Millennial Time Machine is a 19th century horse drawn landau, whose carriage has been converted into a camera obscura at the University of British Columbia, Vancouver and is a public art fixture at the University.
The Landau carriage was converted into a camera obscura in 2003 by Rodney Graham, the most celebrated artists in the history of Canadian art.
The camera obscura, which produces an image that is upside down and reversed, was an influential precursor to the modern, multi-lens camera. During the late 1500s to 1800s, the camera obscura was used as a model for explaining human vision and it stood as a model, in both rational and empiricist thought, of how observation leads to truthful inferences about the world. It was widely used as an instrument of scientific inquiry, artistic practice, and popular entertainment
Unveiled on June 25, 2003, this sculpture is the first work of art to be commissioned for the campus of University of British Columbia since 1976.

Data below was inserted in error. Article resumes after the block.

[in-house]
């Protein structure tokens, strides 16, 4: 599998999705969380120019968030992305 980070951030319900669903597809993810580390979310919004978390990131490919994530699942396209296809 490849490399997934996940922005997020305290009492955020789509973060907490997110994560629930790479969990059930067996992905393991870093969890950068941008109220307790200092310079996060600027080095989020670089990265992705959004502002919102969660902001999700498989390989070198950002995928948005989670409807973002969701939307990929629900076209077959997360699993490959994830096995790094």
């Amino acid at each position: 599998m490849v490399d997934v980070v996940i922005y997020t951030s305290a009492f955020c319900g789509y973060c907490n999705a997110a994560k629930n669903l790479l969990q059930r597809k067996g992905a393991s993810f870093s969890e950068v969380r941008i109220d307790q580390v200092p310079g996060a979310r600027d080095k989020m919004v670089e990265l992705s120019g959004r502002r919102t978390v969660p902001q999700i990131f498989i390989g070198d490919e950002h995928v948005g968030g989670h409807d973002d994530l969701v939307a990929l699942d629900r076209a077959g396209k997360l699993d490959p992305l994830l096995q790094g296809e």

Millennial Time Machine is housed at a concrete and glass structure designed by a Vancouver based architecture firm Fast+Epp at the south-west corner of Main Mall and Memorial Road on the campus of the University.
The camera obscura focuses on a young sequoia tree that will grow to maturity. The tree and location are also meant to raise ideas about the university as a place where knowledge, technologies, and histories are constructed, and how this information is passed to generations of students.
You can learn more about the Landau carriage pavilion at Morris and Helen Belkin Art Gallery of the University of British Columbia.